Oliveira J.L.,Artificial Intelligence and Computer Science Laboratory LIACC | Oliveira J.L.,INESC Porto | Oliveira J.L.,Kyoto University | Ince G.,Honda Corporation | And 6 more authors.
IEEE International Conference on Intelligent Robots and Systems

In this paper we propose the integration of an online audio beat tracking system into the general framework of robot audition, to enable its application in musically-interactive robotic scenarios. To this purpose, we introduced a staterecovery mechanism into our beat tracking algorithm, for handling continuous musical stimuli, and applied different multi-channel preprocessing algorithms (e.g., beamforming, ego noise suppression) to enhance noisy auditory signals lively captured in a real environment. We assessed and compared the robustness of our audio beat tracker through a set of experimental setups, under different live acoustic conditions of incremental complexity. These included the presence of continuous musical stimuli, built of a set of concatenated musical pieces; the presence of noises of different natures (e.g., robot motion, speech); and the simultaneous processing of different audio sources on-the-fly, for music and speech. We successfully tackled all these challenging acoustic conditions and improved the beat tracking accuracy and reaction time to music transitions while simultaneously achieving robust automatic speech recognition. © 2012 IEEE. Source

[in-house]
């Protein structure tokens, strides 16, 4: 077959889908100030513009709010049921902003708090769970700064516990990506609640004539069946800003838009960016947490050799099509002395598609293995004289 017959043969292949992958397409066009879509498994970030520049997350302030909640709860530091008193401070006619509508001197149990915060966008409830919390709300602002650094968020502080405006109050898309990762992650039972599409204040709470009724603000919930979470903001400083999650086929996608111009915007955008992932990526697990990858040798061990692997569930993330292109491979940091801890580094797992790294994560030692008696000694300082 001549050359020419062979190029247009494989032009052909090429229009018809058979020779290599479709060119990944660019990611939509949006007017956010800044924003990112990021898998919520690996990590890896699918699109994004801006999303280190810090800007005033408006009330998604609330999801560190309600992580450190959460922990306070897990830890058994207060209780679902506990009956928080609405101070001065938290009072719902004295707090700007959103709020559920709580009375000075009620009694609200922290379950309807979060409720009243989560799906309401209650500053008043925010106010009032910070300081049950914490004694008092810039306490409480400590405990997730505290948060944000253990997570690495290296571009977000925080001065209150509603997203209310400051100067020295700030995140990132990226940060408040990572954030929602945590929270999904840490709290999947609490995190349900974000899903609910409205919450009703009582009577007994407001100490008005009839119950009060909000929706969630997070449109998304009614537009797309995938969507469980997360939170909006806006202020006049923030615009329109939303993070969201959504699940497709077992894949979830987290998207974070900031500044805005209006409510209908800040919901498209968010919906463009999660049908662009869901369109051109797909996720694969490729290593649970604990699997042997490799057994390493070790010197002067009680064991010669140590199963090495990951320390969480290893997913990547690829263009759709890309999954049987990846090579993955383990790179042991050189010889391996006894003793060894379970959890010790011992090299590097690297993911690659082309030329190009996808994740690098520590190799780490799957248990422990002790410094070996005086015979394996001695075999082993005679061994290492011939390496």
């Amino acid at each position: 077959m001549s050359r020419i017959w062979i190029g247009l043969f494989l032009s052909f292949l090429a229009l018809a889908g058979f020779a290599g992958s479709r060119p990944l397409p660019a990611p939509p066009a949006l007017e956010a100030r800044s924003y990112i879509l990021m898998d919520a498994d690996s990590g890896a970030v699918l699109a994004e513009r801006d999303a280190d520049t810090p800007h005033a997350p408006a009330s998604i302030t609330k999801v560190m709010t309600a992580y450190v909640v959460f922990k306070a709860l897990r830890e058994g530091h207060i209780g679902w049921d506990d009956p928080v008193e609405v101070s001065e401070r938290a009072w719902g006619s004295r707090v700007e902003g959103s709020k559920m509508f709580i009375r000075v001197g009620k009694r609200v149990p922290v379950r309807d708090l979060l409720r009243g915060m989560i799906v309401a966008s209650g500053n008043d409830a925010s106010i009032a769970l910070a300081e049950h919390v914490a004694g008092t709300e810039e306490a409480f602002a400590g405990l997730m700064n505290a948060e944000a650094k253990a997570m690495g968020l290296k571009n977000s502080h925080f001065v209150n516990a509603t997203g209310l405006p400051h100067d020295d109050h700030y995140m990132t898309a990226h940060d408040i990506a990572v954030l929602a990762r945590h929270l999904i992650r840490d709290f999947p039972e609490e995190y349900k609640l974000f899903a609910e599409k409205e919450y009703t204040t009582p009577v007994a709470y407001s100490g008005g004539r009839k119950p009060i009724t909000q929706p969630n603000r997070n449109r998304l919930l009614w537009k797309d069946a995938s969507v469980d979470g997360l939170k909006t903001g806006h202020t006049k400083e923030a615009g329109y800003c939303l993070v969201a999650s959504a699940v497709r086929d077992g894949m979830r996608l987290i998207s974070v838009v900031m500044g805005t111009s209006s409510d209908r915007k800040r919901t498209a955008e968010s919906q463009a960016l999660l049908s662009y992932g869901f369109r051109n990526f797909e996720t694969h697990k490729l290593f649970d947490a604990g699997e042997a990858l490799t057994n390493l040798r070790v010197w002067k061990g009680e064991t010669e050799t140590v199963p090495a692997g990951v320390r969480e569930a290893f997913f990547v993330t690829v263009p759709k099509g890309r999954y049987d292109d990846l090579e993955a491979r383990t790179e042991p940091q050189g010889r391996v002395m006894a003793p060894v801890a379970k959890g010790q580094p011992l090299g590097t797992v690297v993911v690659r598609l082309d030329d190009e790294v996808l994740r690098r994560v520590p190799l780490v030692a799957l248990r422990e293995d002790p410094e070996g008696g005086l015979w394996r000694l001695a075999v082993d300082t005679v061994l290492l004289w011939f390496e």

Oliveira J.L.,INESC Porto | Oliveira J.L.,Artificial Intelligence and Computer Science Laboratory LIACC | Gouyon F.,INESC Porto | Martins L.G.,Research Center for Science and Technology in Art | Reis L.P.,Artificial Intelligence and Computer Science Laboratory LIACC
Proceedings of the 11th International Society for Music Information Retrieval Conference, ISMIR 2010

This paper describes a tempo induction and beat tracking system based on the efficient strategy (initially introduced in the BeatRoot system [Dixon S., "Automatic extraction of tempo and beat from expressive performances." Journal of New Music Research, 30(1):39-58, 2001]) of competing agents processing musical input sequentially and considering parallel hypotheses regarding tempo and beats. In this paper, we propose to extend this strategy to the causal processing of continuous input data. The main reasons for this are threefold: providing more robustness to potentially noisy input data, permitting the parallel consideration of a number of low-level frame-based features as input, and opening the way to real-time uses of the system (as e.g. for a mobile robotic platform). The system is implemented in C++, permitting faster than real-time processing of audio data. It is integrated in the MARSYAS framework, and is therefore available under GPL for users and/or researchers. Detailed evaluation of the causal and non-causal versions of the system on common benchmark datasets show performances reaching those of state-of-the-art beat trackers. We propose a series of lines for future work based on careful analysis of the results. © 2010 International Society for Music Information Retrieval. Source